You surely missed itbecause the mainstream press said nothing about itbut on the last night of the legislative session, when they hoped no one was watching, Senate Minority Leader Zach Wahls and his Democrat colleagues played a game of pure partisan politics on judicial selection, and they played it badly. 

Wahls and every single one of his fellow Senate Democrats voted no on the confirmation of University of Iowa law professor Derek Muller to serve on the state judicial nominating commission, the group that helps pick Iowa’s supreme court justices. Because confirmation requires a two-thirds vote, Muller’s confirmation failed. 

Muller, a nationally recognized scholar on election law, is arguably the most qualified person to have been nominated to the judicial committee. Senator Brad Zaun, who managed Muller’s confirmation vote, said that he was certainly the most qualified he has ever seen. So why did Democrats vote him down? 

They refused to say. Zaun asked Wahls that very question on the floor, and all Wahls could manage to say was: “It was a mutually agreed upon caucus decision that we discussed earlier.” (The discussion starts at the 11:14:50 mark of this video.)

Confused by Wahls’ strange non-answer, Zaun asked again, and Wahls simply repeated, “it was a mutually agreed-upon decision that we talked about in caucus.”

“This is an incredible candidate,” Zaun said, “and I think he deserves to know why you are going to vote him down.”

Looking like he desperately wanted to be somewhere else, Wahls ended the conversation, saying, “I don’t have anything else to add at this point.”

But Zaun had more. He read Muller’s lengthy and impressive resume, and he read a glowing letter of recommendation from Iowa Law dean Kevin Washburn, who served on President Biden’s transition team and as a confirmed appointee in the Obama Administration. The letter, posted in full below, says that “Professor Muller is smart, productive, hard-working and collegial. He is thoughtful in interacting with his colleagues and widely respected here. Professor Muller has high moral character, and he brings no ideological agenda to the routine work of the College of Law. He works for good outcomes.” With that, Washburn urged Muller’s “swift confirmation.”

Although Wahls wouldn’t provide a reason for voting against Muller (has anyone ever seen such a thing?) sources say that Senate Democrats were using their vote to punish Muller for serving as a representative of the Miller-Meeks campaign in the Johnson County recount. In other words: pure partisan politics.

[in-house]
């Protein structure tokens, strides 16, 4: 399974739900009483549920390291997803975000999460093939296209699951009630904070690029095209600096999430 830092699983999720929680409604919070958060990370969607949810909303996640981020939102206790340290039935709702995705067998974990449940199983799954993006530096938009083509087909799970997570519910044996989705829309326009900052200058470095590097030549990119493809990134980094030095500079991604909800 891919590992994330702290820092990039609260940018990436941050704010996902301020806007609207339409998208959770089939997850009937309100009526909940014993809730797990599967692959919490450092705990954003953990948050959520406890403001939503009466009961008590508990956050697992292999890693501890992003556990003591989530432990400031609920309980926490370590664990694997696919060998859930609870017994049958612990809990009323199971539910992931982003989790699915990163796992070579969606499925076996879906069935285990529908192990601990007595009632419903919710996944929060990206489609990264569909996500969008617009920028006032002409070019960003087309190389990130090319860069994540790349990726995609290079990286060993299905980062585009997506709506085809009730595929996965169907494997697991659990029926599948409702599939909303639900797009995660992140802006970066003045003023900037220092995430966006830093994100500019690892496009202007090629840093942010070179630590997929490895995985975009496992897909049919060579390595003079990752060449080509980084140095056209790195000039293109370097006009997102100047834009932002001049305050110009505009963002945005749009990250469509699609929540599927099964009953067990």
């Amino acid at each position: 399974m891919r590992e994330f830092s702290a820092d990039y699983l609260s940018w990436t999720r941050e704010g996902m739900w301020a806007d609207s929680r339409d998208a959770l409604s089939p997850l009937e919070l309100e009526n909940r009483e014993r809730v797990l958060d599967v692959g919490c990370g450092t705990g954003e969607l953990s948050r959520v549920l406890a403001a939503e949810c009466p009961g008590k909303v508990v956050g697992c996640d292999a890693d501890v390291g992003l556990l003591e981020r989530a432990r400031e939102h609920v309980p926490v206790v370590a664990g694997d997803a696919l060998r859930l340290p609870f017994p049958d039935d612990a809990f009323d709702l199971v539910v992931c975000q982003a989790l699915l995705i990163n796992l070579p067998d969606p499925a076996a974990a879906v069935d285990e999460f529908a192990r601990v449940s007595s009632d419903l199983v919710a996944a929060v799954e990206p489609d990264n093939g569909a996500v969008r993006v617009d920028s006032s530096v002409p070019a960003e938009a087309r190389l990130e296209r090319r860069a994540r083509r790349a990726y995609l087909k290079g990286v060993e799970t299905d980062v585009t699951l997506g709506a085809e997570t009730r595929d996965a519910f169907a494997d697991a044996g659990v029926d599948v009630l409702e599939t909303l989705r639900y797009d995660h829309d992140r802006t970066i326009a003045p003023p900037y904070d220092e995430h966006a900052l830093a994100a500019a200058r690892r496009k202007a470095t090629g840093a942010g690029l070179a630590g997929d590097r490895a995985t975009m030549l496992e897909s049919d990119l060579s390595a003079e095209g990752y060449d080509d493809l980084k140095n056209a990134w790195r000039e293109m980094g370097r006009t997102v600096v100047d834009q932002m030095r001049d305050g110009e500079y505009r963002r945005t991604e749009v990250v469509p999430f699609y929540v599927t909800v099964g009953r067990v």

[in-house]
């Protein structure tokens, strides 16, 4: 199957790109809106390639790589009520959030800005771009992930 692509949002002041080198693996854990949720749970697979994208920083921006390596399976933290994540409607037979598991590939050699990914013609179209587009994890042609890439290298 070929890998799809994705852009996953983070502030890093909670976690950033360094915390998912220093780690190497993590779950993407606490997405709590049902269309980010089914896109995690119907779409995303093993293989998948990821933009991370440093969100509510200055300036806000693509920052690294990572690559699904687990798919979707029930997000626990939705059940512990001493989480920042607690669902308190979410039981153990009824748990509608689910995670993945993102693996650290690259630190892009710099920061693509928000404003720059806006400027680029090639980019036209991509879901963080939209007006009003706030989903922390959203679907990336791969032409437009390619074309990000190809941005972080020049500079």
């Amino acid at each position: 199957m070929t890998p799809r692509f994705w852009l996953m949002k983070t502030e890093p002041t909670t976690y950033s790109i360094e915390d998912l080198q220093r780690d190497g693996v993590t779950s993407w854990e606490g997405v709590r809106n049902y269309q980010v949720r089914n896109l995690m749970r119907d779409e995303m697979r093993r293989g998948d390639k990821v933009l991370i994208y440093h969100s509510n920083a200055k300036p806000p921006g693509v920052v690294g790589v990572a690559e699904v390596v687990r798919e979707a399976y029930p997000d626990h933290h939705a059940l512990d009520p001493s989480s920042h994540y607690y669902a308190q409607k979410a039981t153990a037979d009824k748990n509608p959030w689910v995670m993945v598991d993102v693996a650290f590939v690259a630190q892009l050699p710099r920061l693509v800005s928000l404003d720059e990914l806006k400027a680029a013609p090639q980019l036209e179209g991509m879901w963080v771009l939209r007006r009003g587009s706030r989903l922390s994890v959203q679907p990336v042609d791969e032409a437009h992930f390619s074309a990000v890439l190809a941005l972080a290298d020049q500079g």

Professor Todd Pettys, another respected Iowa law professor who served alongside Muller on that recount board, and who was on the board at the urging of Rita Hart’s campaign, had this to say about Senate Democrats’ decision to vote down Muller.  Shortly after another law school colleague, Sheldon Kurtz replied to Pettys.

Muller also works with law professor Christina Bohannan, who is a representative in the Iowa House. Iowa Field Report asked for her comment. She wouldn’t give one. 

Iowa Field Report also reached out to the Iowa State Bar Association, which prides itself on fighting to keep politics out of judicial selection. The Bar’s communications director, Melissa Higgins, said that she “did not follow this vote”, but “checked with our lobbyists who said they weren’t involved in this issue other than monitoring the vote”  “At this point,” she said, “we don’t have any specific comment.”  That was a few weeks ago. The Bar Association still hasn’t said anything.

Maybe because Muller is a Republican?

The vote against Muller comes after last year’s vote against another highly qualified nominee, Nicole Crain. Democrats acknowledged that Crain was a good person, but their excuse that time (at least they gave one) was that Crain was a lobbyist (even though she wasn’t any longer). They made no mention of the fact that she had significant experience and expertise selecting judges as a member of a district court nominating commission. And the Bar Association, which employs its own team of lobbyists, said nothing then either. Apparently, the “no-politics” thing just goes one way with Iowa’s largest lawyer special-interest group.

Talk around the Capitol is that if Wahls and Democrats won’t even explain why they are taking down a highly qualified nominee, then maybe the legislature should just do away with confirmation. Or maybe, since the Bar Association doesn’t seem to care when the Governor’s nominees go down for purely partisan reasons, the members of the judicial nominating commission who are elected by the Bar should also face a confirmation vote. (They currently do not.) Or maybe judicial selection needs to be revamped altogether. 

Iowa Field Report has it on good authority that “All options are on the table.”

Here is the letter from Dean Kevin Washburn in Support of Derek Muller: